Recovery After Upper Endoscopy: What to Expect

Recovery After Upper Endoscopy

Vigorbuddy | Recovery After Upper Endoscopy: What to Expect | The recovery process after an upper endoscopy can be quite confusing. This article will walk you through what to expect as you recover after your endoscopy procedure and tips.

What is an Upper Endoscopy?

An upper endoscopy is a medical procedure that involves inspecting the upper gastrointestinal tract using an endoscope, which is a small, flexible tube with a light and lens. The patient usually receives sedation or local anesthesia for this procedure. Recovery time will depend on the type of sedation used during the procedure as well as how long it takes the patient’s body to clear the drugs used.

The endoscope is passed through the esophagus, stomach, and duodenum (the first part of the small intestine). This allows for direct visualization of these organs. Blood vessels, lymph nodes, and abnormal areas are biopsied (taken for analysis under a microscope) to diagnose certain conditions that may cause symptoms such as abdominal pain, diarrhea, and weight loss.

An upper endoscopy can be performed using many different types of sedation: oral sedation, intravenous (IV) sedation, or conscious sedation with local anesthesia. Each of these options will produce a different recovery time and Recovery Process.

Endoscopy recovery time can range from a few hours to one or two days, depending on the type of sedation used. Recovery is usually quick and uncomplicated, although it may be uncomfortable for some patients after the anesthesia wears off. Patients who experience discomfort should discuss this with their physician prior to receiving conscious sedation with local anesthesia.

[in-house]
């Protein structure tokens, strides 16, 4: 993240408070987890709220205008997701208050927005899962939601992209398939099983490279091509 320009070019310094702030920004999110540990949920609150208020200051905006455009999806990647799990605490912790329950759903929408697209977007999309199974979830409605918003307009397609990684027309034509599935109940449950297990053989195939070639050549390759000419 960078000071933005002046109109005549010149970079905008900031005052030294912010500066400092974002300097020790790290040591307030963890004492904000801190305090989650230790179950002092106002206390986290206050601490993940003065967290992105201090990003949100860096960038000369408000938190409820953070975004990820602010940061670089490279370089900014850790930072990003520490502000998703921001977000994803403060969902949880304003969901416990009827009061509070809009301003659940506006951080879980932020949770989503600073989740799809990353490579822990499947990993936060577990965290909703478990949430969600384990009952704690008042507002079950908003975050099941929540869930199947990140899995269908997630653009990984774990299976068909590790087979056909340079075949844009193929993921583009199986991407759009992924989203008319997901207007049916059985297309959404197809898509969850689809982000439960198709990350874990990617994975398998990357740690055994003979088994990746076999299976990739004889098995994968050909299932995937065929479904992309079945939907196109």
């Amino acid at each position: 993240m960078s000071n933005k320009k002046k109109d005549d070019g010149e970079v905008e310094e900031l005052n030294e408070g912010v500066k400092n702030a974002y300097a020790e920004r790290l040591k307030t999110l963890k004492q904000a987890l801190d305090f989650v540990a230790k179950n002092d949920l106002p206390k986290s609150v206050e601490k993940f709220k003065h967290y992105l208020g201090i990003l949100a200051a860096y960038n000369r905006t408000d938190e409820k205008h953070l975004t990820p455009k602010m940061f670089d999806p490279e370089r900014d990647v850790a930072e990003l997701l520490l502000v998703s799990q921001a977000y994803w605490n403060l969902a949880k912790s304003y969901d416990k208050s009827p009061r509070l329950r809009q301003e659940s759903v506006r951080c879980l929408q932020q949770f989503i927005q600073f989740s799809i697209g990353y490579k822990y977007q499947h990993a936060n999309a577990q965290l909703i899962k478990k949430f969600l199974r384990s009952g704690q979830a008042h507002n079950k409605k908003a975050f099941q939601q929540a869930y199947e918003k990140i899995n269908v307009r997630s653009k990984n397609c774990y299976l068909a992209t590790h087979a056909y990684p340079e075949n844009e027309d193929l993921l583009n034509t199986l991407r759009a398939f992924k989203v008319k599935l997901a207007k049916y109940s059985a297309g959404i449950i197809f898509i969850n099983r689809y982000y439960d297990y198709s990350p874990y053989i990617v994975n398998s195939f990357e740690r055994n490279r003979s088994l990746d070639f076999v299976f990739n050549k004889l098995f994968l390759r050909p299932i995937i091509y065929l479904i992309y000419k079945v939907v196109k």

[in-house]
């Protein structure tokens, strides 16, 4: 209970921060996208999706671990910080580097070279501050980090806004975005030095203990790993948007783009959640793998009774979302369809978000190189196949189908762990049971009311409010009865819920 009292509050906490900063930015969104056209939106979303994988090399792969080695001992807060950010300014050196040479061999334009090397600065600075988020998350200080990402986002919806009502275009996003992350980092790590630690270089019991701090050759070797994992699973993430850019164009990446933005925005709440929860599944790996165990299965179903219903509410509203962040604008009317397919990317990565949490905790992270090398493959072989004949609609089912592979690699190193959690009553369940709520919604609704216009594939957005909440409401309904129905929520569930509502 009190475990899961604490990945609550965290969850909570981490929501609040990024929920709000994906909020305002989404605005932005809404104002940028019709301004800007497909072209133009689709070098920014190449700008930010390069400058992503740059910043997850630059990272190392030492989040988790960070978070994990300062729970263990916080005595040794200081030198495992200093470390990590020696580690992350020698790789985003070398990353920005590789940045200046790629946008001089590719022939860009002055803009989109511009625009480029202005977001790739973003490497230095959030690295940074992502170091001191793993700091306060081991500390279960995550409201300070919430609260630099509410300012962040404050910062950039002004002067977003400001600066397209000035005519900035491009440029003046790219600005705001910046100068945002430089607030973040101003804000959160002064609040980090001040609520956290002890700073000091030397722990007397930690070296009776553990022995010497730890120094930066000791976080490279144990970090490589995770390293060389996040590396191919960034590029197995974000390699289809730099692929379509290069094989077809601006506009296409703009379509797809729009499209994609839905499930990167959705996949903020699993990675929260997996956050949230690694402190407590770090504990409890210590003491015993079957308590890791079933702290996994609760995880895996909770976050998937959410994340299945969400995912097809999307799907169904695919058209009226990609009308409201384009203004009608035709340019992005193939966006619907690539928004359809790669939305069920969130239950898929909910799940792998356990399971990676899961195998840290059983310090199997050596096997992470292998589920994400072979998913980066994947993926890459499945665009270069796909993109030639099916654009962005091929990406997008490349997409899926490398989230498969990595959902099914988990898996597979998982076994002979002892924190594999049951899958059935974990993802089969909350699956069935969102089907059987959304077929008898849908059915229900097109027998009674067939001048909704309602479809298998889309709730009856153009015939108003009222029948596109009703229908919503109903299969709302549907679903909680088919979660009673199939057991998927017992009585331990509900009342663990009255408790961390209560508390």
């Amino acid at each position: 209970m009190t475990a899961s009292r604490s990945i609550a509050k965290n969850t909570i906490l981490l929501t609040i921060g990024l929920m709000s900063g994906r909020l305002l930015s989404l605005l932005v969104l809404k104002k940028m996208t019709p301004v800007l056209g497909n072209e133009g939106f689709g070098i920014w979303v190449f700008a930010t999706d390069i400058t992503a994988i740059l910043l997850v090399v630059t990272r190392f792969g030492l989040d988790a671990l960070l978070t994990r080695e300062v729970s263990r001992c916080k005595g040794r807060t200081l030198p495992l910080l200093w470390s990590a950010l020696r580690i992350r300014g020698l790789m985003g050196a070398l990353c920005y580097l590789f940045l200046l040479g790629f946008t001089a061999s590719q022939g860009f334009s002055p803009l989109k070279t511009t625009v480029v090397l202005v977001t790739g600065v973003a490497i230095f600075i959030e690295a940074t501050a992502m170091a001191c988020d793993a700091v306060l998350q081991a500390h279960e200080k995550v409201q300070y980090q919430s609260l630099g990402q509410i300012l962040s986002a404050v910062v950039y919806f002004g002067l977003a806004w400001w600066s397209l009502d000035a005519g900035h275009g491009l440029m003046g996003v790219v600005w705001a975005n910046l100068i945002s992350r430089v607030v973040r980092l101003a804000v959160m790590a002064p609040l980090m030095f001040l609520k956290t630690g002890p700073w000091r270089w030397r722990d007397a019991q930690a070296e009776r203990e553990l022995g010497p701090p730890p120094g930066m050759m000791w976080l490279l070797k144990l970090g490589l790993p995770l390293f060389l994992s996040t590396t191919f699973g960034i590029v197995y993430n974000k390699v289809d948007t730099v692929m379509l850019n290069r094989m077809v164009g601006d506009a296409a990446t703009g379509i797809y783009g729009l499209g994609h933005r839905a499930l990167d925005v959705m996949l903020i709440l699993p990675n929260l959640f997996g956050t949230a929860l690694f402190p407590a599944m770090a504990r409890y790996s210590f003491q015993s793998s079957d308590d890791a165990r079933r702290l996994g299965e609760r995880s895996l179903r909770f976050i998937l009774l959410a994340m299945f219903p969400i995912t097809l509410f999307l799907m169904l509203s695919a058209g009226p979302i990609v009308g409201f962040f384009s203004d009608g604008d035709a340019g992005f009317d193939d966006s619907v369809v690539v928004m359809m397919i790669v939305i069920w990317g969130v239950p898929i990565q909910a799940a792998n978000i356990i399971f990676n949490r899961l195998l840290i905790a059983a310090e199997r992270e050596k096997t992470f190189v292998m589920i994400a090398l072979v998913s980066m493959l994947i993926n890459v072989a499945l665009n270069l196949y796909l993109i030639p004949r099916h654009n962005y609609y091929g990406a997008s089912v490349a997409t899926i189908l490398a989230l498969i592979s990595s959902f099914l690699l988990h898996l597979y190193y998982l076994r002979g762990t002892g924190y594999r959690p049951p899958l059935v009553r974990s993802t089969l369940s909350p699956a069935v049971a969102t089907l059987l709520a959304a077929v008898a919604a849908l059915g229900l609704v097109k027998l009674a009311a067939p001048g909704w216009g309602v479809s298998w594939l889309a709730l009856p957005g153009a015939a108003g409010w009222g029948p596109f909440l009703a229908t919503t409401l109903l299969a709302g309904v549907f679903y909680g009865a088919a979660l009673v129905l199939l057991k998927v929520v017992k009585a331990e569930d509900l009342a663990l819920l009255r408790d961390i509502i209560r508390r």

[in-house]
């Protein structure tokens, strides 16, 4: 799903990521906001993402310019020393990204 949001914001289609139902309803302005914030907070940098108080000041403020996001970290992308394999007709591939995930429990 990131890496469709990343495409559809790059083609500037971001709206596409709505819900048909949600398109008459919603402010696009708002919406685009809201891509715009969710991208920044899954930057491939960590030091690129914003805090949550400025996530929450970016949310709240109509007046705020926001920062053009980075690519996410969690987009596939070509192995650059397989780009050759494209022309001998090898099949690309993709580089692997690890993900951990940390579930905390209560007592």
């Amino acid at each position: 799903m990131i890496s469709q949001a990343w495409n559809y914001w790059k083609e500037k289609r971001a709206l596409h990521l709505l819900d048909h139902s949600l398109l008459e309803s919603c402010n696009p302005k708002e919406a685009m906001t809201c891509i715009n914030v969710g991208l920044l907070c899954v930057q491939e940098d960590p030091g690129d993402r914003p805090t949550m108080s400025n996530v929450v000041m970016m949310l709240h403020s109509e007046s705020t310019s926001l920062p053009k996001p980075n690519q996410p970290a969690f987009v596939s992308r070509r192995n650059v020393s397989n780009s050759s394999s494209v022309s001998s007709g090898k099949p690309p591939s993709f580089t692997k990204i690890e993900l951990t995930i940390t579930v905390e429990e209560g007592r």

How will you feel after an Upper Endoscopy?

After the sedative or anesthesia drugs wear off, some patients experience nausea and mild headache. These symptoms should subside in a few hours. The doctor will recommend over-the-counter medications to help relieve the pain and discomfort caused by these symptoms. If severe headaches, blurred vision, persistent nausea, or vomiting is experienced, the patient should contact their physician immediately.

How To Eat Post-Endoscopy?

Patients are usually asked to avoid solid foods for at least two hours after oral sedation. Eating too soon can cause nausea and vomiting, resulting in further dehydration or infection. If you received conscious sedation with local anesthesia, your doctor of Upper Endoscopy in Baltimore would recommend that you avoid eating any food until the effects of the drugs have worn off. This can range from four to 12 hours after the procedure.

Preventing Infection: 

After an upper endoscopy, it is important that a patient becomes aware of signs and symptoms of infection or complications. Notify your doctor if you have any of the following:

  • Temperature above 100 degrees Fahrenheit 
  • Persistent vomiting 
  • Persistent diarrhea 
  • Severe abdominal pain or tenderness

After an upper endoscopy, it is important that the patient takes precautions to avoid infection. They should:

  • Rest for several days after the procedure 
  • Drink plenty of fluids (water is best) while avoiding alcohol and caffeinated beverages 
  • Avoid smoking and other nicotine products 
  • Eat a balanced diet, avoiding spicy or acidic foods

In conclusion, it is crucial for patients to follow post-procedure instructions carefully. In order to properly recover from an upper endoscopy, make sure you drink plenty of fluids and take your medications as directed by a doctor or nurse. You can also talk with your physician about any concerns that arise during the process so they may be addressed immediately. Recovering after a procedure like this takes time but following these tips will help speed up the recovery process and reduce discomfort.